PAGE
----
The Resource Center organizes resources around 7 green economy “Sectors” and 7 “Topics.”
Search by sector or by topic, or across all sectors and/or all topics. Or search by keyword at the top right of this page.
How are the Resources Organized?
What are the Criteria?
Resources that are included in the SEED Center have been reviewed by the TAG and meet the following criteria:
- Accessible and available for colleges to model and/or customize to their local labor markets
- Not to be used as a means to market individual consultants or their products to AACC members
- Promote colleges becoming generally more innovative
Additionally, be sure to check out our Green Programs!
Found 379 Results
Page 34 of 38
The Sustainable Energy for All initiative desires to eliminate energy poverty and enhance global prosperity by transforming the world’s energy systems with a merger of economic growth, social equity and a thriving environment. They are delivering a global action plan based on the reasoning that sustainable development is not possible without sustainable energy. Use this resource when building curricular material for energy efficiency and economic growth on an international scale.
This extensive report provides information on the state of the US energy sector with helpful guides, charts, and graphs. It provides helpful insight into policy, deployment, financing, economics, and the market dynamics that goes into the wide variety of renewable energies.
The Sustainable FERC Project is a coalition of state, regional and national environmental and other public interest organizations working to expand the deployment of clean energy resources into America’s electricity transmission grid. Resources found here can help in the development of curricular materials.
The curriculum is designed so that educators have the flexibility to incorporate these modules into their existing course material or parceled by topic. Each module requires approximately three hours of classroom time requiring up to nine hours implement the entire curriculum. The curriculum modules were built with flexibility in mind. They include many discussion questions and activities allowing for variable times to implement in the classroom. Educators can and should pick and choose which topics, discussion questions, and activities best fit their classroom needs.
This report finds that proactive investments increasing efficient water use and re-use will both address growing problems associated with drought, flooding, and contamination and create jobs in a wide range of professions. The study identifies 136 different kinds of jobs involved in implementing sustainable water strategies. Thirty-seven of these job types are also projected to have high growth in the overall economy, with each projected to have more than 100,000 job openings across industries by 2020.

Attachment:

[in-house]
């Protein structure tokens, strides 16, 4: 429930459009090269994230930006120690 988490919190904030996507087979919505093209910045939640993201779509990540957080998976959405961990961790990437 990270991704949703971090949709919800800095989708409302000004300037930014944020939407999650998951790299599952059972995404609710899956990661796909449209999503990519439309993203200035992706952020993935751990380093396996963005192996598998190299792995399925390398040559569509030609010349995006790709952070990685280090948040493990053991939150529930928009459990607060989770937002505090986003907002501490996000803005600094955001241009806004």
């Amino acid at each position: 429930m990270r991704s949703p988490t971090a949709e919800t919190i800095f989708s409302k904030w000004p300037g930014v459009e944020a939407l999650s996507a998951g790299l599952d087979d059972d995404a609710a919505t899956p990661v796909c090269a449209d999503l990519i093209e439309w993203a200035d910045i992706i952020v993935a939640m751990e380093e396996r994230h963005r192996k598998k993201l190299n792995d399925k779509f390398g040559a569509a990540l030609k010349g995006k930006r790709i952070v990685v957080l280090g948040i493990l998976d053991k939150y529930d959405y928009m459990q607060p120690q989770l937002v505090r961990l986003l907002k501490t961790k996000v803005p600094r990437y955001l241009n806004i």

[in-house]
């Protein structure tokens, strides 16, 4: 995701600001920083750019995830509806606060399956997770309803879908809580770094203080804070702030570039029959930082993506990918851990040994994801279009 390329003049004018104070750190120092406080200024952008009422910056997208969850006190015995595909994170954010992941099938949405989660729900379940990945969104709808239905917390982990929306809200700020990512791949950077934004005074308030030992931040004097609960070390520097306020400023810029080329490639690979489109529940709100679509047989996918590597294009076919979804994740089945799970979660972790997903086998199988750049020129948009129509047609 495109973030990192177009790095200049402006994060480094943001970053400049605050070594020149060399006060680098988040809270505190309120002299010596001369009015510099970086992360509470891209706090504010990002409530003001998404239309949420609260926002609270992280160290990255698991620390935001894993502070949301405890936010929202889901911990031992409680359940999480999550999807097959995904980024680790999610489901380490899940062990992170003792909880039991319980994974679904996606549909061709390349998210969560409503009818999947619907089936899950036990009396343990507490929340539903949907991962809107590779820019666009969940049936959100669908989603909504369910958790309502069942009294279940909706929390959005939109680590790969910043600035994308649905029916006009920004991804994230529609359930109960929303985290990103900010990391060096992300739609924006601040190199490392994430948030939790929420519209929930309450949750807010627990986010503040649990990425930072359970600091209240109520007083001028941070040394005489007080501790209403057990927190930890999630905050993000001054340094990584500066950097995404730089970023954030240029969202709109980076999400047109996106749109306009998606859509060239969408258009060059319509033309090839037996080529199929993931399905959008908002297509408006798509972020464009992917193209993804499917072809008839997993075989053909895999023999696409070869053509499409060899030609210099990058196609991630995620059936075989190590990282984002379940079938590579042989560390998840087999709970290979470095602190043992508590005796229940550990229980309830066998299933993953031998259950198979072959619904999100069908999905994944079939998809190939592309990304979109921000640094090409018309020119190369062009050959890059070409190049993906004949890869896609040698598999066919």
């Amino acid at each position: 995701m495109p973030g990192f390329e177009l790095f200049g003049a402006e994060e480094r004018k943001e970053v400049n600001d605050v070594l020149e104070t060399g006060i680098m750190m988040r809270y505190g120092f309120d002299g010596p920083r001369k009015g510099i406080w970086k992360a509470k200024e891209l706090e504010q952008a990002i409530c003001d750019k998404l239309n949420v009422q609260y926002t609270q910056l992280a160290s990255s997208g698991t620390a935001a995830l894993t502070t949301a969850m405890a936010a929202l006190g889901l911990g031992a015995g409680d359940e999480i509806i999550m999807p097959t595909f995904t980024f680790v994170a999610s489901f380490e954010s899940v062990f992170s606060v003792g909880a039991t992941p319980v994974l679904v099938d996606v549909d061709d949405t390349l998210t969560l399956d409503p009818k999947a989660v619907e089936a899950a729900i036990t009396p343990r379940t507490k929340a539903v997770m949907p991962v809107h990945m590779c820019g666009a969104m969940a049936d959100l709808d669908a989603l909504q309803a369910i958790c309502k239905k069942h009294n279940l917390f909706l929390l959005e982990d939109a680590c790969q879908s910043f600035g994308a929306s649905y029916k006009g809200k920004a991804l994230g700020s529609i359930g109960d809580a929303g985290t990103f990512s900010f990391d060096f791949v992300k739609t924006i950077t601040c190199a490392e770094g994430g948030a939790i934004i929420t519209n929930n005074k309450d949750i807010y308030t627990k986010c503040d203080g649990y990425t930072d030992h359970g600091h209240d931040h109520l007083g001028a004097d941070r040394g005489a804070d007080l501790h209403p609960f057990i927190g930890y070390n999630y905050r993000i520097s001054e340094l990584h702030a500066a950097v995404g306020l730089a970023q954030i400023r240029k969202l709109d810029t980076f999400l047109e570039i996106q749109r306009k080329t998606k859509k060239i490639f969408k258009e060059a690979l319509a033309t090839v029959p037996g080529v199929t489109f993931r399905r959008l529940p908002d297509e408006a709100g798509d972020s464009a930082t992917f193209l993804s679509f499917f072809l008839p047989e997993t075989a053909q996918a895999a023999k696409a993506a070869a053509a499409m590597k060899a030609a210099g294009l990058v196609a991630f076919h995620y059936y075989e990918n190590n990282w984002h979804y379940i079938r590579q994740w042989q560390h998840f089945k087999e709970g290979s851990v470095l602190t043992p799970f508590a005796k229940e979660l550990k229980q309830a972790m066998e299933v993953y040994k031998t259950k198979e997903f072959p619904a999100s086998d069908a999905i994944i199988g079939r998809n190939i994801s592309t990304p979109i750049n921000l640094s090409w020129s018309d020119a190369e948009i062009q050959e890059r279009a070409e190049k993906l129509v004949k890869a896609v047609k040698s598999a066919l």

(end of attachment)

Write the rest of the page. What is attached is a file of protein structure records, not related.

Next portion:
This website links technician educators with National Science Foundation supported, faculty development in advanced & emerging technologies, teaching methods, science, technology, engineering, and mathematics (STEM).
A coalition of companies and trade associations from the energy efficiency, natural gas and renewable energy sectors, and also includes independent electric power producers, investor-owned utilities, public power, commercial end-users and project developers and service providers for environmental markets. View this website for helpful programs, reports, and quick facts on the sustainable energy field.
This Network increases cooperation on climate and energy policy between Europe and the U.S. and provides a wealth of information on upcoming events focusing on all fields of sustainability. The networks Publications section provides insight and analysis from international and national experts in the field.
A not-for-profit charity with a membership of over 300 universities and colleges, supporting sustainability within the UK tertiary education sector. On this website you will find helpful information and resources with a lens on the UK system.
A survey of green jobs in Oregon. The purpose of this survey is to estimate the number of green jobs in Oregon and to gather key information for workforce and training policy-makers, as they seek to ensure Oregon has a workforce ready for the opportunities provided by a greening economy. It also attempted to identify future growth trends in green jobs.
Page 34 of 38